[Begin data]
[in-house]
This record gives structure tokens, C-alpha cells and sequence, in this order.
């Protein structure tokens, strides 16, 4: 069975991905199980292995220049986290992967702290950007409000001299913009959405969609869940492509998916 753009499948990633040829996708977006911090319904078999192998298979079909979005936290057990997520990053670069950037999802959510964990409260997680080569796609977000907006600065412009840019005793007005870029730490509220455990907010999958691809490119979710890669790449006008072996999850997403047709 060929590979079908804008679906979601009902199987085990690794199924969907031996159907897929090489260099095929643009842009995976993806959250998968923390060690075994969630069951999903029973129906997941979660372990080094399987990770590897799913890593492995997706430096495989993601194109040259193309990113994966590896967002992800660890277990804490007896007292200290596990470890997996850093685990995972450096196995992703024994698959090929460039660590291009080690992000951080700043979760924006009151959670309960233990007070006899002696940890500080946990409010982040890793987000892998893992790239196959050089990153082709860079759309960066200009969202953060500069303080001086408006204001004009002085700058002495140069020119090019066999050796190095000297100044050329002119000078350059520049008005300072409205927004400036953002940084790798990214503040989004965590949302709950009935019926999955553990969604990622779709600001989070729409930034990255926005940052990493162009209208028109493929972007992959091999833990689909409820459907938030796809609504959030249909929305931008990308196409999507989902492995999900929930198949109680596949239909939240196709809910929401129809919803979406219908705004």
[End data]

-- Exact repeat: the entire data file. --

[in-house]
This record gives structure tokens, C-alpha cells and sequence, in this order.
């Protein structure tokens, strides 16, 4: 069975991905199980292995220049986290992967702290950007409000001299913009959405969609869940492509998916 753009499948990633040829996708977006911090319904078999192998298979079909979005936290057990997520990053670069950037999802959510964990409260997680080569796609977000907006600065412009840019005793007005870029730490509220455990907010999958691809490119979710890669790449006008072996999850997403047709 060929590979079908804008679906979601009902199987085990690794199924969907031996159907897929090489260099095929643009842009995976993806959250998968923390060690075994969630069951999903029973129906997941979660372990080094399987990770590897799913890593492995997706430096495989993601194109040259193309990113994966590896967002992800660890277990804490007896007292200290596990470890997996850093685990995972450096196995992703024994698959090929460039660590291009080690992000951080700043979760924006009151959670309960233990007070006899002696940890500080946990409010982040890793987000892998893992790239196959050089990153082709860079759309960066200009969202953060500069303080001086408006204001004009002085700058002495140069020119090019066999050796190095000297100044050329002119000078350059520049008005300072409205927004400036953002940084790798990214503040989004965590949302709950009935019926999955553990969604990622779709600001989070729409930034990255926005940052990493162009209208028109493929972007992959091999833990689909409820459907938030796809609504959030249909929305931008990308196409999507989902492995999900929930198949109680596949239909939240196709809910929401129809919803979406219908705004």